Hoyer was hit only five times on 43 dropbacks, never sacked, the Colts managed just one tackle for loss, and Howard averaged 7.4 yards per carry on his way to a second straight 100-yard rushing performance.

The reasons were the offensive line, which took another significant step forward. The group made too many mistakes in the form of penalties early, but the overall play was the main reasons for the offense generating 522 yards.

The line delivered a zone-blocking clinic to pop Howard loose through the right side for his 57-yard gallop in the second quarter. Josh Sitton’s back-side seal cut of pursuit and Kyle Long and Bobby Massie dominated the Colts’ left side.

A holding call on Long deep in the Colts end in the second quarter was a big setback, nullifying a third-down conversion and forcing the offense to settle for the second field goal.

“We’ve got to finish,” Long said. “We battled – no doubt about it. Anybody who watched this game, was part of this game, knows we battled. But sometimes it’s not enough. You’ve got to finish and you’ve got to finish at an elite effort.”

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Coaching: A-

Having four penalties assessed in the span of the first eight minutes, one for too many men on the field and five on the offense in just the first half, pointed to some discipline or mental prep issues and cost the Bears dearly.

The offense executed well overall, save for specific mistakes on penalties and a couple of missed opportunities by Hoyer, and the game plan calling for Hoyer to rely on short, quick passes was key to his and the overall success.

A major play-call question came in the fourth quarter when a pass was thrown to Royal on a third-down fade route, rather than using one of the bigger receivers (Jeffery or Meredith) with a chance to win a one-on-one jump ball.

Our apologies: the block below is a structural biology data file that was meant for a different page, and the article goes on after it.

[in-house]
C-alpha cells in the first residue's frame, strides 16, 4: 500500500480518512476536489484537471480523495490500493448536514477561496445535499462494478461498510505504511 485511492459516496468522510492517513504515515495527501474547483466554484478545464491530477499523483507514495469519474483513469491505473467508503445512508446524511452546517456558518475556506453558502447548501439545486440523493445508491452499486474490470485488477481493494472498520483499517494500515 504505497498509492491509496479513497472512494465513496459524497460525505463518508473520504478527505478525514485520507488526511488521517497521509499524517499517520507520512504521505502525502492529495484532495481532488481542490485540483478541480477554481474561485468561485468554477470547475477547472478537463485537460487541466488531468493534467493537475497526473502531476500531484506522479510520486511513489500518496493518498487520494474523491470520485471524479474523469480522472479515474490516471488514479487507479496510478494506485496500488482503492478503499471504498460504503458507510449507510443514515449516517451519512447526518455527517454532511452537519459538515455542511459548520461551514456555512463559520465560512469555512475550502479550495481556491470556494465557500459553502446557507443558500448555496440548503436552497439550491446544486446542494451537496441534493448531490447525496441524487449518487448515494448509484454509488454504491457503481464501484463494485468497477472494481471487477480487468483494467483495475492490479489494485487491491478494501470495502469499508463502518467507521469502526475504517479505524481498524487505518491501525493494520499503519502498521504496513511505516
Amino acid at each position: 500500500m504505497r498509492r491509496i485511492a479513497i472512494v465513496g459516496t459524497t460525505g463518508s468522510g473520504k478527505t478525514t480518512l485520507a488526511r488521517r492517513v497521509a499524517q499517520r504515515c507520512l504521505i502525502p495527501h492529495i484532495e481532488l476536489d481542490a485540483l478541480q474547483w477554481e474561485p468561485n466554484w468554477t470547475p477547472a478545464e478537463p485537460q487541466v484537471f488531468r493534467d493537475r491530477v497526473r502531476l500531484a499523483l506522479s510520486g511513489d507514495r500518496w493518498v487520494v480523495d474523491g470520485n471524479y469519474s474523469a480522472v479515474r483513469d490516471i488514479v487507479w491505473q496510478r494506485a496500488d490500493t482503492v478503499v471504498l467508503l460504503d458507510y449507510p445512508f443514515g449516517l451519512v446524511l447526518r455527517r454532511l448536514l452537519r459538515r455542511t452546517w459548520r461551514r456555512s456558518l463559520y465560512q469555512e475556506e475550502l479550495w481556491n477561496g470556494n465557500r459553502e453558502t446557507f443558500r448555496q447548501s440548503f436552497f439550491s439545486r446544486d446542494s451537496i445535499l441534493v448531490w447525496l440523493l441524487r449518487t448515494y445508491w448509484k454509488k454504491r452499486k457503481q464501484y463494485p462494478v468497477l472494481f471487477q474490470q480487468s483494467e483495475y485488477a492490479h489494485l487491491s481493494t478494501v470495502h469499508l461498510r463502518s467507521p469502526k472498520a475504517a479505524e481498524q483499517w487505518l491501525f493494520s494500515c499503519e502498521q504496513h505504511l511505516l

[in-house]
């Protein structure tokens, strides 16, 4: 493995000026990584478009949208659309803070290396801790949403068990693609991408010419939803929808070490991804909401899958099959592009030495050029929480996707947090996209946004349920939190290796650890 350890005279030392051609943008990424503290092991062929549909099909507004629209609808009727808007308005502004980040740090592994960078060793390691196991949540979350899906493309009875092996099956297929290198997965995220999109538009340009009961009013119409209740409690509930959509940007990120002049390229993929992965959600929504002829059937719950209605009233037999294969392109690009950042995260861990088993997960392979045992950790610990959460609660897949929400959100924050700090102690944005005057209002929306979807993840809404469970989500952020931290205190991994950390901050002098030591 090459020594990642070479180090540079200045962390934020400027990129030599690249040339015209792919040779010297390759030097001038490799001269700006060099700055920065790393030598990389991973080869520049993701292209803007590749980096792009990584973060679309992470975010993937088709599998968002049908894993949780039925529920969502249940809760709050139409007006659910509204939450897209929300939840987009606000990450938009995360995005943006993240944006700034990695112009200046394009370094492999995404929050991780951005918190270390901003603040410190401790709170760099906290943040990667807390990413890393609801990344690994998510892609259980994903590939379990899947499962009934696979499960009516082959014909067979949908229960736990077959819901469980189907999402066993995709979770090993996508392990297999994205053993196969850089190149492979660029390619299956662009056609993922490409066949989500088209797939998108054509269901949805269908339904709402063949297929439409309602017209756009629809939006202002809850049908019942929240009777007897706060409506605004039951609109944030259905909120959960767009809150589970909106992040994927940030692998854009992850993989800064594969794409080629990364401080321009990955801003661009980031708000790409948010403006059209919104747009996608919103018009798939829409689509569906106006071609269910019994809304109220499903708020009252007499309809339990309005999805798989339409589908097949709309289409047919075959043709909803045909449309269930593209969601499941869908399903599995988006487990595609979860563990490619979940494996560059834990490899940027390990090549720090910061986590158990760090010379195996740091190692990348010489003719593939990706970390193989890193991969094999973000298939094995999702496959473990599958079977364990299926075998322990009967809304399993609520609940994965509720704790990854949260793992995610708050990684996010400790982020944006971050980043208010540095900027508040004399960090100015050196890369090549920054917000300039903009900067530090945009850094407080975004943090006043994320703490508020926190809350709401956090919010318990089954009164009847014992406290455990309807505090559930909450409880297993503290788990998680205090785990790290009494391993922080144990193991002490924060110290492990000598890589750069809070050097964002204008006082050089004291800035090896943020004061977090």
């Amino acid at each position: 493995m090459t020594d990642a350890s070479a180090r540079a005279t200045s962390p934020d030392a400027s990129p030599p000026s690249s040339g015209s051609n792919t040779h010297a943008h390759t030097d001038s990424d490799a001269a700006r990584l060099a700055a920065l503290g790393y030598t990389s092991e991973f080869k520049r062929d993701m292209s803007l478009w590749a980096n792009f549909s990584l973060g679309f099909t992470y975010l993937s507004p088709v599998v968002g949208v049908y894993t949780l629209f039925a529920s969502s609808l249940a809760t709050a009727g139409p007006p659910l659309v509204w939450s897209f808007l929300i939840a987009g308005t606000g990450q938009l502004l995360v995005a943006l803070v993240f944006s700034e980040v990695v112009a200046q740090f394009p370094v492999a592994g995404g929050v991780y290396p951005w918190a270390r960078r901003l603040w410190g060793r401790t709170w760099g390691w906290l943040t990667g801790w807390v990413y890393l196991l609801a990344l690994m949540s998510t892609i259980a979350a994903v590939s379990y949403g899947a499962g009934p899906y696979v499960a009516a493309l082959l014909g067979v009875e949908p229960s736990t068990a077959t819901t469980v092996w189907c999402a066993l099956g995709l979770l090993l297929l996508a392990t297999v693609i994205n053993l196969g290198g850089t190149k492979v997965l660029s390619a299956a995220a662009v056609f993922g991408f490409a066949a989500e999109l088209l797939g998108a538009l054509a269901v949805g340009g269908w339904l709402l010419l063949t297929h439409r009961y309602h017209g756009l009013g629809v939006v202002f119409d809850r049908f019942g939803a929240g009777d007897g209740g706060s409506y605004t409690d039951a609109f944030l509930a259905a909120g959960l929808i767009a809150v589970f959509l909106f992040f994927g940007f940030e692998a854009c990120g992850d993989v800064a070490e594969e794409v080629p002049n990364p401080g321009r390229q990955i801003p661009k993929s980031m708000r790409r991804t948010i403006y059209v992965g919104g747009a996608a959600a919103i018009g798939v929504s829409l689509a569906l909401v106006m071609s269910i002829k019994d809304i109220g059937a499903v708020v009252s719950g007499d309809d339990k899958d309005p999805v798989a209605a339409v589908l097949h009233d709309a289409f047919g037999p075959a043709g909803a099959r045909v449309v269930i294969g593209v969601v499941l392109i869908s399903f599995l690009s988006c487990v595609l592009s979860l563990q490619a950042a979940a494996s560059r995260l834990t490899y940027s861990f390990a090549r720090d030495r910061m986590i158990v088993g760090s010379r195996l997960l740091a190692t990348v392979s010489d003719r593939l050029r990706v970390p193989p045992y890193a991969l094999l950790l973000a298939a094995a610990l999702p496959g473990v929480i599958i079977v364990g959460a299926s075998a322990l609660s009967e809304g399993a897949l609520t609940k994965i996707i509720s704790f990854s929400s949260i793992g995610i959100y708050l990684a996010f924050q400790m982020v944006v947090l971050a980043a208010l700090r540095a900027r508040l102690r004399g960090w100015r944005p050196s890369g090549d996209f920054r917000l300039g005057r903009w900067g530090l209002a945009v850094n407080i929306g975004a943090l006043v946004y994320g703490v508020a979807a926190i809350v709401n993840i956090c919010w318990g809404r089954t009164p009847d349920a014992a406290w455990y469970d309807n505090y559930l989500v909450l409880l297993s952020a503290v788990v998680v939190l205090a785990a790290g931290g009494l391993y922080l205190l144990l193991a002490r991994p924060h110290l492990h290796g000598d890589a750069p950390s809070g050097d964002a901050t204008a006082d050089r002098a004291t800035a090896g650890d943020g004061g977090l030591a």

The offense operated with efficiency and balance, using high-percentage throws by Hoyer as de facto handoffs to a spectrum of receivers, getting the ball out of Hoyer’s hands and keeping him sack-free for the game.

The defense struggled to get to Andrew Luck in the first half but was consistent with effort and finished with five sacks. If there was a problem, it lay in not being able to get good coverage and a good rush at enough of the same times, which isn’t really a coaching problem usually.

Special teams did not allow any returns for scores this week but the Colts’ average starting point was their 31, vs. the Bears at the Chicago 22. With 11 possessions for the game, that’s roughly 100 yards of field position in favor of the Colts.

Under Center Podcast: Bears prop bets (and a bold Mitch Trubisky prediction)


Under Center Podcast: Bears prop bets (and a bold Mitch Trubisky prediction)

JJ Stankevitz, Cam Ellis and Paul Aspan wonder if John Fox had a point about the Bears having the worst offseason in the NFL (1:00), then offer up some prop bets for the Bears in 2019 involving Eloy Jimenez's home runs and Khalil Mack's sacks (5:00), undrafted free agent rookies making the roster (10:00), when/if the Bears will cut a kicker during the season (12:45), running back production (16:30) and how many games Adam Shaheen will play (25:50).

Listen to the full episode in the embedded player below:

Under Center Podcast


Bears roster lacks veteran cut candidate

USA Today

Bears roster lacks veteran cut candidate

The Bears battle for the 53-man roster doesn’t have many contentious positions entering training camp.

Ryan Pace and Matt Nagy brought back largely the same roster from their breakout 2018 season, finding replacements for the few players gone in free agency.

Outside of kicker, the entire starting lineup is pretty much set for Week 1, and the main competitions to stick with the team are at the bottom of the depth chart.

It leaves the roster with no notable veterans that stand out as candidates to be cut. ESPN’s Jeff Dickerson was asked to name one for an article, and he couldn’t come up with any.

He mentioned Taquan Mizzell, who made the move from running back to wide receiver this offseason, but as Dickerson pointed out “Mizzell is hardly a well-known commodity around the league.”

Former third-round pick Jonathan Bullard hasn’t lived up to his draft status, but the Bears have seemed comfortable keeping him around in a backup role.

The Bears roster has very little fat to trim. The only other player who could potentially qualify is cornerback Sherrick McManis, since the team has so many young players at his position, but he’s been working at safety to increase his value, and he’s one of the team’s best special teams contributors.

The trim down from the 90-man roster shouldn’t have too many significant surprises, which is why so much of the attention this offseason continues to go to the kicker position.